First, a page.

Two items from the poet John Ashbery’s private collections appear on the cover for The Songs We Know Best. One is a yellow card from the early 1940s that his father, Chester “Chet” Ashbery, designed to advertise goods sold by the Ashbery Farm.
The other is a color photo that Chet, a serious amateur photographer, took of his son in a cherry tree. The beautifully made postcard signifies Chet’s pride in his orchard and farm, a seventy-five-acre property in Sodus, a small rural village thirty miles east of Rochester. The close-up shows a young John Ashbery picking cherries high up in a tree, a farm chore he was required to do each summer, though he took little joy in the annual task. Chet’s father had purchased the farm for the family in 1914; by the time Chet took this picture in the 1940s, he knew that his son had no desire to run it.
The photograph captures cherry season’s vivid colors, probably the most beautiful time of the year on the farm. Returning home from Harvard College for the summer, John Ashbery described languid days in late June just before cherries ripened: “nothing to do except sit on the front porch and gaze at a monotonous expanse of orchard, soon to blush red with cherries.” By mid-July, however, he knew his placid mood—a tranquil, dream-like feeling in which he liked to imagine new poems—was about to end: “I’m feeling very relaxed and fresh, and am waiting for the beginning of the cherry season week after next to reduce me to a nervous jelly.” Peak season occurred at the end of July and was the busiest period on the farm for everyone. By the age of fourteen, Ashbery was expected to help pick fruit, and it was very hard work carrying heavy ladders from tree to tree all day long in high summer heat.
Later, Ashbery devises an ideal escape from farm chores in poetry. Recalling those years of required toil, he closes “In the Time of Cherries” with plans for how to avoid the work:
I’ll be back in August,
after the cherries have left.
How motivated is that?
From a safe distance of many years, he can frame his earlier distaste for farm work with some whimsy. As a young man, however, he felt anxious about his desire to flee from farm life.
If only trees could remain in some beautiful state of becoming! He writes jocularly of a childhood happiness among trees: “So my youth was spent, underneath the trees / I always moved around with perfect ease” (“Variations, Calypso and Fugue . . . ”). For even before he began to write poetry, he felt in communion with those trees. It seemed to him that they were silently communicating something intrinsic about thought and imagination that he needed to understand. He listened closely to what they suggested: “Slowly / The trees increased the novelty of always being alone” (“Business Personals”). The vast expanse of trees could even provide, to one who could read them, a map to guide the weary traveler home; apple orchards, perfectly arranged in patterns of five, like spots on a pair of dice, oriented the wanderer: “‘I was lost, but seemed to be coming home, / Through quincunxes of apple trees . . .’” (“A Wave”). Although John Ashbery, the son of the farmer, wanted no part of his inheritance, the poet needed these family trees to renew his memory of the landscape and as a source of his originality.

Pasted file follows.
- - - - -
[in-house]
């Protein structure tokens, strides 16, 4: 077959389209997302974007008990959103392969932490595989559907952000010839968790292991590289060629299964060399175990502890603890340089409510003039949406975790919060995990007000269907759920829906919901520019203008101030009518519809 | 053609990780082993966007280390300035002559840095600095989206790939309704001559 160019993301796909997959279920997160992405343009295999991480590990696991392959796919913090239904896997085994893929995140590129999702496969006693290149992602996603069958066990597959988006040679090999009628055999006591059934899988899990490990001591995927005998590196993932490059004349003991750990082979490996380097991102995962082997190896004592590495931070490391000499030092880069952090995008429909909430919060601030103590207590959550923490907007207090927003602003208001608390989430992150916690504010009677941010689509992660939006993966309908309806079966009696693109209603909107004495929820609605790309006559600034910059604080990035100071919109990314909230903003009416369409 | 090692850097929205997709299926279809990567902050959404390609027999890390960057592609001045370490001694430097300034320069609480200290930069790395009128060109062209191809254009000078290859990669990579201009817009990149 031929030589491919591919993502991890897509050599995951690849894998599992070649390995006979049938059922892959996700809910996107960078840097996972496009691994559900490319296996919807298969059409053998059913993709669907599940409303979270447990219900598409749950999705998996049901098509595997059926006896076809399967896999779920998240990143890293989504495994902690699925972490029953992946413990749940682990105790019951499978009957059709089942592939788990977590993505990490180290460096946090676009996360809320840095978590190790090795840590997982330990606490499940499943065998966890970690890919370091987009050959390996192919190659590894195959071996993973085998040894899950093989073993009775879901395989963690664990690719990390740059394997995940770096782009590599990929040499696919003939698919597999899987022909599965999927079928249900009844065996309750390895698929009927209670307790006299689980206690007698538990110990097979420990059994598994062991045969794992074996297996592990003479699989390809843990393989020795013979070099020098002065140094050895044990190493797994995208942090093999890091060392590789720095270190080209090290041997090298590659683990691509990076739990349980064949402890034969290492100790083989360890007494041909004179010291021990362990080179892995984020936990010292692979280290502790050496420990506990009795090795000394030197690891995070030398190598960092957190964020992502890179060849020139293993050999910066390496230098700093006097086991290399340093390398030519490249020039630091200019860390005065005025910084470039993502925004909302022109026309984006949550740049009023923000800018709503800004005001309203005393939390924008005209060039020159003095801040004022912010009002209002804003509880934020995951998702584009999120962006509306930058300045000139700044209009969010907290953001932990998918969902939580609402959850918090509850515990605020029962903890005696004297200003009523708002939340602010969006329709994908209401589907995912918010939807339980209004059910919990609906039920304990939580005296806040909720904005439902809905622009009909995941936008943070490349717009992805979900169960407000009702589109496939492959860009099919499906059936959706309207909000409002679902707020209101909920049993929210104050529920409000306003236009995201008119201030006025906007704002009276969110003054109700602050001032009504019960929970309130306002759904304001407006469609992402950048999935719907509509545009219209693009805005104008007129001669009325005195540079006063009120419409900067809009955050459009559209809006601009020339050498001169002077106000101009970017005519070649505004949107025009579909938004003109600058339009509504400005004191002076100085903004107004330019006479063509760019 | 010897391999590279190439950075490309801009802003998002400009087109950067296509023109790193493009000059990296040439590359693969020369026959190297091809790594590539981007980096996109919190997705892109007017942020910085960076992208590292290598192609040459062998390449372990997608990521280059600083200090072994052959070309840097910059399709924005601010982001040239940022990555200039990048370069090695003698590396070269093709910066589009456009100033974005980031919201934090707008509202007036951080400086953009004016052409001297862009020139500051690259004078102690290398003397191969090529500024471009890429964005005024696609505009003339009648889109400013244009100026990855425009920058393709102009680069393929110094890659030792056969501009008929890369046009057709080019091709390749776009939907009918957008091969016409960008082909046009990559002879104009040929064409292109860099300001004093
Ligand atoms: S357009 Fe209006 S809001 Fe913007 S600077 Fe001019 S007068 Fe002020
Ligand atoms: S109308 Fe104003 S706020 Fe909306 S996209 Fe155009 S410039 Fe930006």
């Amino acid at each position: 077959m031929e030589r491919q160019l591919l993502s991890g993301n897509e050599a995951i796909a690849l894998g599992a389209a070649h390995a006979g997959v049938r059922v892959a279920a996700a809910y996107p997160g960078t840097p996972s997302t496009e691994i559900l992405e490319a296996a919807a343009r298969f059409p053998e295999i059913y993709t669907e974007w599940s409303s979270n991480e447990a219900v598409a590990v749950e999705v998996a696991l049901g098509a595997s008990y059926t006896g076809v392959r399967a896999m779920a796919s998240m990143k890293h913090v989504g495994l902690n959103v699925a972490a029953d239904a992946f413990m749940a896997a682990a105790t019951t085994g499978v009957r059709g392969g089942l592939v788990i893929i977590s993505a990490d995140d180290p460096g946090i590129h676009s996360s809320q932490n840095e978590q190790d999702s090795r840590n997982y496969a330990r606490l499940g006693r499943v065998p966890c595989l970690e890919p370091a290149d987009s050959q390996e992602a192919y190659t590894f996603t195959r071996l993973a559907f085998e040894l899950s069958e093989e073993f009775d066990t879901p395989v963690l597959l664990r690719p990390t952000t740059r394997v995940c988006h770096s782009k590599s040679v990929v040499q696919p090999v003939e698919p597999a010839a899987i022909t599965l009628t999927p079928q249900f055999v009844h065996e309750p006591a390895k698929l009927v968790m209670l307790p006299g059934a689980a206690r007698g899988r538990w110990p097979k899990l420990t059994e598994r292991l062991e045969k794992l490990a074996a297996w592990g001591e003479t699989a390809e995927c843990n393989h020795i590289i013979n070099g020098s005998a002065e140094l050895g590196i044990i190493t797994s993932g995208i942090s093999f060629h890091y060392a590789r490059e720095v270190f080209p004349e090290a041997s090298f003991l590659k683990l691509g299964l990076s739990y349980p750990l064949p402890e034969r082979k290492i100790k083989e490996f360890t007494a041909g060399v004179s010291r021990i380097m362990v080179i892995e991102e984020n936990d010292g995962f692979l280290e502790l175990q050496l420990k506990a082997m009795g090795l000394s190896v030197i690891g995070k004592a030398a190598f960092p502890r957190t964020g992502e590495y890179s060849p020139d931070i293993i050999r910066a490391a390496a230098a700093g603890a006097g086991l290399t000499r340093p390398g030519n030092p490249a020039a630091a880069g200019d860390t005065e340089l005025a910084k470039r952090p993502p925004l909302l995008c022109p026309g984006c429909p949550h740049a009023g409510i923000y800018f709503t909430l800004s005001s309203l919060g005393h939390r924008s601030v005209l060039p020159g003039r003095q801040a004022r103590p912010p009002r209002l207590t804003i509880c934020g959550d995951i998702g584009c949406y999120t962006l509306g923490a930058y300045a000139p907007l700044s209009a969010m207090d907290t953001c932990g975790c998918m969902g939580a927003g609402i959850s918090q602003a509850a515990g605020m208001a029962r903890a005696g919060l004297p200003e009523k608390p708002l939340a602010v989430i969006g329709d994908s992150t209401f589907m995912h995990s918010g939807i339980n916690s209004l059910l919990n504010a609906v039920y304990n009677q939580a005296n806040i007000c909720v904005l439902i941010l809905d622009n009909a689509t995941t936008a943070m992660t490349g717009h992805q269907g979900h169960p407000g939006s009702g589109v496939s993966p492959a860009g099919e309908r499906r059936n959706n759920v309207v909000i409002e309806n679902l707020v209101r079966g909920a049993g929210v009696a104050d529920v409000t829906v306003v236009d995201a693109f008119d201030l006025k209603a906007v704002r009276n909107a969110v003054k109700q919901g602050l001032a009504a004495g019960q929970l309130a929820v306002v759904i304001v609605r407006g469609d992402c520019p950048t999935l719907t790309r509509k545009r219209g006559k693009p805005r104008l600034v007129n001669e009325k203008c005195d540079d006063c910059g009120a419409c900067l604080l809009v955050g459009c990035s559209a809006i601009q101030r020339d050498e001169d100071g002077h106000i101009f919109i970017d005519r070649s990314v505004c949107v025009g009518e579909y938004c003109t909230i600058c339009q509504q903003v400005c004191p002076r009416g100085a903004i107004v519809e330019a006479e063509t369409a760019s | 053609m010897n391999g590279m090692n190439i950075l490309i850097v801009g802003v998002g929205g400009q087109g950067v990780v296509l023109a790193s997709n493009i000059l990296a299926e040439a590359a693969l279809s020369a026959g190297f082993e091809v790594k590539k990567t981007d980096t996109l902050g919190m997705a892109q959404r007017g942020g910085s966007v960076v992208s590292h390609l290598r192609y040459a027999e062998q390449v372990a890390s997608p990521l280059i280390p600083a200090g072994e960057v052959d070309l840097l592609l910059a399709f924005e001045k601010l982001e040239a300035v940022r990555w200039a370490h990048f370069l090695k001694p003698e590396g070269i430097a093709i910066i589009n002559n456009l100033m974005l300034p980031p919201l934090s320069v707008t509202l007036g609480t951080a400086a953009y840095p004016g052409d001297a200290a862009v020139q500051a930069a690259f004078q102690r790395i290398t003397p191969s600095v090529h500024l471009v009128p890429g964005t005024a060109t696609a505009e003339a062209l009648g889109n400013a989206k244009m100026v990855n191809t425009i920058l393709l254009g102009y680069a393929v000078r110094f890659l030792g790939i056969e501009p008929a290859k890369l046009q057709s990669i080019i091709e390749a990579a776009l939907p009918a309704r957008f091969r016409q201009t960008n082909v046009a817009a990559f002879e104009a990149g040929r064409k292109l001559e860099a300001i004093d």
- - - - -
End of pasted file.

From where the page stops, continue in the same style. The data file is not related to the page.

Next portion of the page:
Although John Ashbery, the son of the farmer, wanted no part of his inheritance, the poet needed these family trees to renew his memory of the landscape and as a source of his originality.
The cover of the book subtly conveys this double meaning of family trees. Jonathan Galassi chose the cover photo—it had initially been part of a later chapter—and then designer Jonathan Lippincott elegantly incorporated the specter of Chet Ashbery’s yellow advertisement card. The original was in a small stack at the bottom of a box in John Ashbery’s Hudson house attic when I spotted it one afternoon in 2009. Stirred by the card’s precise loveliness, I brought it downstairs to ask John some questions. His childhood diaries and letters had suggested that Chet was a mean, obstinate figure, but our conversation about the inventive business owner who proudly advertised goods he sold on his farm was the beginning of a more nuanced picture of the man.
Although the painter Fairfield Porter thought that John Ashbery derived his voice and looks from his mother, the poet was considerably more like his father than he wished to believe as a young man. While Chet was a rather tough, often-angry disciplinarian, he was also a highly creative, self-educated inventor. He designed the exquisite Ashbery Farm sign that still hangs outside the farmhouse. He also devised humane pens to keep the farm’s turkeys and created a soothing stone water fountain in the backyard of the house. Later, he taught himself woodworking, set up shop in his barn and eventually built a working boat. Even this yellow card was cleverly made: its flip side is covered in blotting paper and meant to serve a useful function for his clientele so they will always keep it handy. The two images on the book’s cover together link father and son at the source of their conflict and connection. Each observed the orchard and farm closely, though their different modes of expressing their particular attachment kept them from recognizing what they shared.
Karin Roffman has taught literature at Yale, West Point, and Bard, and is the author of From the Modernist Annex. She lives in New Haven, Connecticut.
Excerpts from John Ashbery’s unpublished interviews, letters, texts, and images, as well as published poems quoted here, are copyright © 2017 by John Ashbery. All rights reserved. Used by arrangement with Georges Borchardt, Inc. for the author.